It’s Official: There’s Now a Bill to Ban ‘Bachelor’ Arie From Minnesota

Democracy at work.

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ABC

The entire country—or, OK, at least Bachelor Nation—is pretty furious at Arie Luyendyk, Jr., the most recent star of The Bachelor. In case you missed all the drama, Arie first proposed to Becca, then () and the woman he initially rejected, Lauren. But it turns out nowhere is more anti-Arie than Minnesota.

State Rep. Drew Christensen, a Republican who appropriately represents Savage, decided to author a bill to ban Arie from ever entering his state. On March 5, Christensen posted on Twitter, saying if his tweet got 1,000 retweets, he’d author a bill banning the Bachelor from Minnesota. And he easily passed that mark; as of March 8, it has 11,500 retweets.

If this gets a thousand retweets I’ll author a bill banning Arie from Minnesota.

— Drew Christensen (@RepChristensen)

Christensen then offered a new challenge: to get enough retweets to invite Becca to the State of the State address. But she filming The Bachelorette to stop by.

Drafting the bill now! Should I invite Becca to be my guest at Minnesota’s State of the State Address next week?

— Drew Christensen (@RepChristensen)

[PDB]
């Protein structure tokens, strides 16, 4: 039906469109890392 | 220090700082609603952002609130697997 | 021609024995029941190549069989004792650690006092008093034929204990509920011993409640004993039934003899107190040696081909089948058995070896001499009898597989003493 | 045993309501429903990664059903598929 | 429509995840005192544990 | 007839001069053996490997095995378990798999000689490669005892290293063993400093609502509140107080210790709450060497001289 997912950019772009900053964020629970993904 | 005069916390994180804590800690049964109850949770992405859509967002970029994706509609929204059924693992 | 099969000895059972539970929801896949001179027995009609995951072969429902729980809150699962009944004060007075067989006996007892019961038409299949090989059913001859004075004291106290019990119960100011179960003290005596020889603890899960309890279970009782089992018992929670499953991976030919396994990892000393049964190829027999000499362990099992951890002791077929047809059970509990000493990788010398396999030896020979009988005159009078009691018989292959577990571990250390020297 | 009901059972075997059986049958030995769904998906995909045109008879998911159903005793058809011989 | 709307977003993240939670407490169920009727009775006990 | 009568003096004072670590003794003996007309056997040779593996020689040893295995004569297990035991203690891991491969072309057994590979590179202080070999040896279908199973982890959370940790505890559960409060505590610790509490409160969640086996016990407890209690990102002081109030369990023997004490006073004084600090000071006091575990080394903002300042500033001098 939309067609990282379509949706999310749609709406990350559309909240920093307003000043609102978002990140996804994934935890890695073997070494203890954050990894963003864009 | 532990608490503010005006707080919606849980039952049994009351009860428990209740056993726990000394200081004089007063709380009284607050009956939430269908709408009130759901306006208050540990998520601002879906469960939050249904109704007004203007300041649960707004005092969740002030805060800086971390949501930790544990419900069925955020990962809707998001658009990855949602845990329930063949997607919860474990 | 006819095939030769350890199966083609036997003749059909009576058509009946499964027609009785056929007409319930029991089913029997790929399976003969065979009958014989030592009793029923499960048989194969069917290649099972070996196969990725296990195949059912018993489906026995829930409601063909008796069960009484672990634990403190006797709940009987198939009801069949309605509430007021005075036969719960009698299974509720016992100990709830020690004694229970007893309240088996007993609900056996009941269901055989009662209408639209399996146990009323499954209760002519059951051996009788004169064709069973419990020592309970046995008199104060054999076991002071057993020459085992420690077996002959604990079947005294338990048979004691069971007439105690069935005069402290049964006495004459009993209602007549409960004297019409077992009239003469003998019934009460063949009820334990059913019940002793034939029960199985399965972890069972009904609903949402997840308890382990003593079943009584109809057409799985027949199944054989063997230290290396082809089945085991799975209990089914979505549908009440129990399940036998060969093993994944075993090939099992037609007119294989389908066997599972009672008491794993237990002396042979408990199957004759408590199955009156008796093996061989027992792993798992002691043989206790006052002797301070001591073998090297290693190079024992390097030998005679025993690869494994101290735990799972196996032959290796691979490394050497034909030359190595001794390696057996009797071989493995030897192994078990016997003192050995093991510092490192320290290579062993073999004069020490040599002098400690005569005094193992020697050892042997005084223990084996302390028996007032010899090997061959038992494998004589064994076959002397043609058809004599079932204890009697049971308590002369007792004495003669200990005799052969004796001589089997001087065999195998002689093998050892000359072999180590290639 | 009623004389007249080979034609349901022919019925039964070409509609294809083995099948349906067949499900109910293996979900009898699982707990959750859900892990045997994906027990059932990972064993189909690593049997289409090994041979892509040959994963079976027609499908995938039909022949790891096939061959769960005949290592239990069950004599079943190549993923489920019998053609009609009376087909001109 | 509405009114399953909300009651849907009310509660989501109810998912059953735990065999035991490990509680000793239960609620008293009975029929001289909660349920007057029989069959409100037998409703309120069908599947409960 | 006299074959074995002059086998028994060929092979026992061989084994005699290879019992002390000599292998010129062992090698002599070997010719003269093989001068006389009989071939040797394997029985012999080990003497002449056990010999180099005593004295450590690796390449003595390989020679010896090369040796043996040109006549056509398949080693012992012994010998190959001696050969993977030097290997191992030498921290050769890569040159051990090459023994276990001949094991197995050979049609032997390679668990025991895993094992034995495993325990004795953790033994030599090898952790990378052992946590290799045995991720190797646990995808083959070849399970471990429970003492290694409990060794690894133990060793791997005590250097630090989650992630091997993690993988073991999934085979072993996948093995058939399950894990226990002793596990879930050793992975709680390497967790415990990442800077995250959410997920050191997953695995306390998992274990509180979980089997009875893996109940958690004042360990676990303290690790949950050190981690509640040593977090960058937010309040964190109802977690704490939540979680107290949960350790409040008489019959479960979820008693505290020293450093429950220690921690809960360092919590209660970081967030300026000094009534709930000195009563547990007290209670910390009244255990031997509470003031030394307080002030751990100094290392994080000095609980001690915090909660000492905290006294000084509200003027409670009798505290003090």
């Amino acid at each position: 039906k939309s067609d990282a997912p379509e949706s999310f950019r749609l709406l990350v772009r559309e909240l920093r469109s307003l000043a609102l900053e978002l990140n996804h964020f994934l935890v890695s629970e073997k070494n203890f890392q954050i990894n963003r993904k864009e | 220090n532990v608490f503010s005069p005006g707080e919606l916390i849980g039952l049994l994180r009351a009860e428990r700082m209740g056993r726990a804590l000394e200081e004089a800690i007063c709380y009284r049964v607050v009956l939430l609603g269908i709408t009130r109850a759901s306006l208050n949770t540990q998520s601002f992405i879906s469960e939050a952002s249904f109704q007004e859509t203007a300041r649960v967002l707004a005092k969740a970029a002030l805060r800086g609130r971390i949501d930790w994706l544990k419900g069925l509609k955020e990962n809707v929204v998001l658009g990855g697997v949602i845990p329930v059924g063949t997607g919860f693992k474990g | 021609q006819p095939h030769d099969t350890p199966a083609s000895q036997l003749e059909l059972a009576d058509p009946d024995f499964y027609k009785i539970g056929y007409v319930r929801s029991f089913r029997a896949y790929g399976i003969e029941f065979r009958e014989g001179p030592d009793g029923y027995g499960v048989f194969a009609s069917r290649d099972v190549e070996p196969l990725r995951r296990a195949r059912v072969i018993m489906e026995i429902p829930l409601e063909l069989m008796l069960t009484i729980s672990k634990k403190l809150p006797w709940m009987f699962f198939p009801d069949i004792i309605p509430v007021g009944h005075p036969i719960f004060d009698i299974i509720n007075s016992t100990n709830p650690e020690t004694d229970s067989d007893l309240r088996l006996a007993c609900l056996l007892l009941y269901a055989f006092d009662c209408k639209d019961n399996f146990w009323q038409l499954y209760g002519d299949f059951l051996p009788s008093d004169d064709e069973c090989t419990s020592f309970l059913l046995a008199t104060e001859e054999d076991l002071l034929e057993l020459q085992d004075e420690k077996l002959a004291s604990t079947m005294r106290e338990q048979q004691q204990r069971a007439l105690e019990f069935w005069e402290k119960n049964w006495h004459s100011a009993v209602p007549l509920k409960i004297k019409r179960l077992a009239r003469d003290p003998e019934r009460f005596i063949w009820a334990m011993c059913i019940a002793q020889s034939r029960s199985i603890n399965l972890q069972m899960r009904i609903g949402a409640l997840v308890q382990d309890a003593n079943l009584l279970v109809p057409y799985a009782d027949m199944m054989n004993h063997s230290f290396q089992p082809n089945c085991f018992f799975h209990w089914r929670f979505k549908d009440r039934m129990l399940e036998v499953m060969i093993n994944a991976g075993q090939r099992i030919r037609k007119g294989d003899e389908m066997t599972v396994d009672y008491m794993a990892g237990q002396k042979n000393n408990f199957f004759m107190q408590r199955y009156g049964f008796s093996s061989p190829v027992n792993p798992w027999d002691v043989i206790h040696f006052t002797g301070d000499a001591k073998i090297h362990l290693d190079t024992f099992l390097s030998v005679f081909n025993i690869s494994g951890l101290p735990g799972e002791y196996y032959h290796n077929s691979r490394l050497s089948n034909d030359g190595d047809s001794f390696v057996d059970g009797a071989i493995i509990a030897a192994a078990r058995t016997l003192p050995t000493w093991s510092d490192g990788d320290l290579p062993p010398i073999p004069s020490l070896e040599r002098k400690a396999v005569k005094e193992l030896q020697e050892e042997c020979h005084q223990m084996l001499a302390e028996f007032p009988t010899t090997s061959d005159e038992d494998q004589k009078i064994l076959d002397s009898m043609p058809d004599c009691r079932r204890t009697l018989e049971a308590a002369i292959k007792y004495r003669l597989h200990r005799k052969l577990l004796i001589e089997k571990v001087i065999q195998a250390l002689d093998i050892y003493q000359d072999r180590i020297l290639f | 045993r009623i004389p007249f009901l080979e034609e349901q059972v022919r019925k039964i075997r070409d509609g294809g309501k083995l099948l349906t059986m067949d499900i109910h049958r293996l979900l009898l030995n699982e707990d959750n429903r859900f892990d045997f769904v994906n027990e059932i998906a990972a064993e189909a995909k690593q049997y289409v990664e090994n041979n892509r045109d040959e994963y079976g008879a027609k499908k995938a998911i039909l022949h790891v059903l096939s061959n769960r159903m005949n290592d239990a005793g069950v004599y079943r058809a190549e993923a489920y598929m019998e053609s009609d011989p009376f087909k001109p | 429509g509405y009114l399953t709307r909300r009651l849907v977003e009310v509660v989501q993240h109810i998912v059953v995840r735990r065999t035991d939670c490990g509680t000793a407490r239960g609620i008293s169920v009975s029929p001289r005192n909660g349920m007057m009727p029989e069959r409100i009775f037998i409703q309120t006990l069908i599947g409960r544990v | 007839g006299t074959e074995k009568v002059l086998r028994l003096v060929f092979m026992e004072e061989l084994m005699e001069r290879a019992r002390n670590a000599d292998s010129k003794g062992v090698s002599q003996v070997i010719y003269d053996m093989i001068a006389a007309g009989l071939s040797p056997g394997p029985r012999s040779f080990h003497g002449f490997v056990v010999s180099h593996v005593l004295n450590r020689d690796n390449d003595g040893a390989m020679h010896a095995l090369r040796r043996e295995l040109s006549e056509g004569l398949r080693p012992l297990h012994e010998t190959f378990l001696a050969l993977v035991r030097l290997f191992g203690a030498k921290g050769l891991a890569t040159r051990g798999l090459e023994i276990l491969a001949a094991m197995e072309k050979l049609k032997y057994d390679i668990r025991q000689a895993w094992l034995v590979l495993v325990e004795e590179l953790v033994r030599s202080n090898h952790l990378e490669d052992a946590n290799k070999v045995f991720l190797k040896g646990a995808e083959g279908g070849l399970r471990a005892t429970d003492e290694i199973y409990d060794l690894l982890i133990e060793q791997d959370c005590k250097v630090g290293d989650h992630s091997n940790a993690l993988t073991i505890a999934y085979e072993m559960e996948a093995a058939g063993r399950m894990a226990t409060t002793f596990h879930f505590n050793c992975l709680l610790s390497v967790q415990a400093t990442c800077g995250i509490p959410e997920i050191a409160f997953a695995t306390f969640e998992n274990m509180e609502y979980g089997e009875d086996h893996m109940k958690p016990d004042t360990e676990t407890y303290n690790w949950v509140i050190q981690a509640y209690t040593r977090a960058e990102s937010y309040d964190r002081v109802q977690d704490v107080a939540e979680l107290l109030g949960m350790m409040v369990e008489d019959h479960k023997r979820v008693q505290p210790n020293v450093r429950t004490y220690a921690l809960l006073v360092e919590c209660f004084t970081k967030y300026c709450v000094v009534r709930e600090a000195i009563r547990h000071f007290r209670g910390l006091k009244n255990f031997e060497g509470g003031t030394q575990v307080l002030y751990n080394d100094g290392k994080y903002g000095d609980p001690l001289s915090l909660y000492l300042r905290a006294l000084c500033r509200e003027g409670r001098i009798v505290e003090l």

10,000 RTs and I’ll invite Becca to Minnesota’s State of the State Address.

— Drew Christensen (@RepChristensen)

On Wednesday, Christensen stayed true to his word, and officially authored a bill banning Arie. The bill aims to protect Minnesotans’ “freedom from Arie Luyendyk, Jr.” “The state of Minnesota hereby adopts a policy of zero tolerance of Arie Luyendyk, Jr. from season 22 of The Bachelor. It is state policy that every person in the state has a right to live free from the presence of Arie Luyendyk, Jr. in the state,” the bill reads.

I’m a man of my word—here’s the bill banning Arie.

— Drew Christensen (@RepChristensen)

And yes, he also invited Becca to the State of the State.

Twitter feedback matters... 10K—you’re invited, !

— Drew Christensen (@RepChristensen)

It’s incredibly unlikely this bill will go anywhere, and Arie will be able to roam throughout Minnesota as he pleases. But Christensen said the bill is a way to show people they can easily take part in the political process if they want to, even if it’s just about The Bachelor. "I think this whole thing is a great lesson in civic engagement," Christensen told . "It’s as easy as a tweet to engage with elected officials on the issues — it’s important to me that I’m accessible to folks I represent."

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